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Deconstructing the Constituency of the Public Reason. Taking Systematic Conspiracy Theorists out of the Legitimation Pool

Filozofia, 2020, roč. 75, č. 4, s. 263 – 278.
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In the present article I argue that there is a class of conspiracy theorists that pose a threat to liberal democratic regimes, who tend to subscribe to potentially harmful conspiracy theories and can be regarded as unreasonable in two ways: i) do not accept the burdens of judgment; ii) are not motivated by a sense of justice. If we endorse political liberalism, we ought to partially exclude these citizens from the legitimation pool. The qualifier “partially” is important here, as I only endorse their exclusion qua bearers of an unreasonable conception. To the extent that they can employ other arguments, they will continue to be a part of the legitimation pool. Towards the end of the paper I investigate a potential counterargument to my position, which could be addressed by someone who postulates a Waldronian right to do wrong. I show that Quong’s distinction between a right to do wrong and a non-right to be unreasonable can be extended in this instance and thus invalidate this potential criticism.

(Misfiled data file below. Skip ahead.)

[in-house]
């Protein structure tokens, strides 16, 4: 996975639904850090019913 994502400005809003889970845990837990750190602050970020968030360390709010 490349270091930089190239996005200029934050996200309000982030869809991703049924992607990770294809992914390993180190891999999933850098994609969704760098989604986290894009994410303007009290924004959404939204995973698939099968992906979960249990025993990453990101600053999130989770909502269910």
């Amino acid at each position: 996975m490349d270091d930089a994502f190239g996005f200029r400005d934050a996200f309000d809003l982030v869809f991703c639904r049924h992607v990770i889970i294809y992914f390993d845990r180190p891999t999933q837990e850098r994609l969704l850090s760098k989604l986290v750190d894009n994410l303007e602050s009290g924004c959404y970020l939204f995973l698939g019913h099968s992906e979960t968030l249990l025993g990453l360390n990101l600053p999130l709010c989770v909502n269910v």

Kľúčové slová

Burdens of judgment, Conspiracy theorists, Legitimation pool, Right to do wrong